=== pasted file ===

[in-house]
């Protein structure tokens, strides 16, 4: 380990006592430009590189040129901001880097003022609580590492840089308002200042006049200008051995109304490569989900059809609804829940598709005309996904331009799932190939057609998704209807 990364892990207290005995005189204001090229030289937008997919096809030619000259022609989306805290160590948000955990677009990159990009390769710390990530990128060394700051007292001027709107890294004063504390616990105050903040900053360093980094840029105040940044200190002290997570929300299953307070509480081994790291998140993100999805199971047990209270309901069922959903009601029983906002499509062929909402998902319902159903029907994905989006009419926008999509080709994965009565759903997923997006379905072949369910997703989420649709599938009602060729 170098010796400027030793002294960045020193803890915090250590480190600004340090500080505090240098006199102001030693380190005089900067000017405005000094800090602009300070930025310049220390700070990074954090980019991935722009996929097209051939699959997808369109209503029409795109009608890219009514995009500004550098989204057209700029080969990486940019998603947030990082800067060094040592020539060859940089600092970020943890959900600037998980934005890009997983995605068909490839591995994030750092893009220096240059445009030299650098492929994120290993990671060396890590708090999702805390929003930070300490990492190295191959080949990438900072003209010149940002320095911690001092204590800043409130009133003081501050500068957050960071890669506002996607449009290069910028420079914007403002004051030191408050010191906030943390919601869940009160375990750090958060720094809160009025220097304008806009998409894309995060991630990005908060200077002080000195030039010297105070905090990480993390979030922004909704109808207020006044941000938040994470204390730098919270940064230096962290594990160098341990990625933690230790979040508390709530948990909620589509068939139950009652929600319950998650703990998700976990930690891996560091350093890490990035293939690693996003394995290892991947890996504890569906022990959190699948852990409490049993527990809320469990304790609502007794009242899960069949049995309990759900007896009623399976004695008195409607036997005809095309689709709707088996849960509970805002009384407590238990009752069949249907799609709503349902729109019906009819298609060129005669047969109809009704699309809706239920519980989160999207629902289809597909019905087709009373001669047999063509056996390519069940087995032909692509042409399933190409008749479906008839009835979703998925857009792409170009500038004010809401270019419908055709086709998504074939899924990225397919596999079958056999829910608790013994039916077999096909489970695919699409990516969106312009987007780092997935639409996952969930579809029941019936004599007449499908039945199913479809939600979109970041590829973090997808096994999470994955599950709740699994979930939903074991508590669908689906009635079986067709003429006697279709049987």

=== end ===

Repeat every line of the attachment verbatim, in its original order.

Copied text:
[in-house]
């Protein structure tokens, strides 16, 4: 380990006592430009590189040129901001880097003022609580590492840089308002200042006049200008051995109304490569989900059809609804829940598709005309996904331009799932190939057609998704209807 990364892990207290005995005189204001090229030289937008997919096809030619000259022609989306805290160590948000955990677009990159990009390769710390990530990128060394700051007292001027709107890294004063504390616990105050903040900053360093980094840029105040940044200190002290997570929300299953307070509480081994790291998140993100999805199971047990209270309901069922959903009601029983906002499509062929909402998902319902159903029907994905989006009419926008999509080709994965009565759903997923997006379905072949369910997703989420649709599938009602060729 170098010796400027030793002294960045020193803890915090250590480190600004340090500080505090240098006199102001030693380190005089900067000017405005000094800090602009300070930025310049220390700070990074954090980019991935722009996929097209051939699959997808369109209503029409795109009608890219009514995009500004550098989204057209700029080969990486940019998603947030990082800067060094040592020539060859940089600092970020943890959900600037998980934005890009997983995605068909490839591995994030750092893009220096240059445009030299650098492929994120290993990671060396890590708090999702805390929003930070300490990492190295191959080949990438900072003209010149940002320095911690001092204590800043409130009133003081501050500068957050960071890669506002996607449009290069910028420079914007403002004051030191408050010191906030943390919601869940009160375990750090958060720094809160009025220097304008806009998409894309995060991630990005908060200077002080000195030039010297105070905090990480993390979030922004909704109808207020006044941000938040994470204390730098919270940064230096962290594990160098341990990625933690230790979040508390709530948990909620589509068939139950009652929600319950998650703990998700976990930690891996560091350093890490990035293939690693996003394995290892991947890996504890569906022990959190699948852990409490049993527990809320469990304790609502007794009242899960069949049995309990759900007896009623399976004695008195409607036997005809095309689709709707088996849960509970805002009384407590238990009752069949249907799609709503349902729109019906009819298609060129005669047969109809009704699309809706239920519980989160999207629902289809597909019905087709009373001669047999063509056996390519069940087995032909692509042409399933190409008749479906008839009835979703998925857009792409170009500038004010809401270019419908055709086709998504074939899924990225397919596999079958056999829910608790013994039916077999096909489970695919699409990516969106312009987007780092997935639409996952969930579809029941019936004599007449499908039945199913479809939600979109970041590829973090997808096994999470994955599950709740699994979930939903074991508590669908689906009635079986067709003429006697279709049987």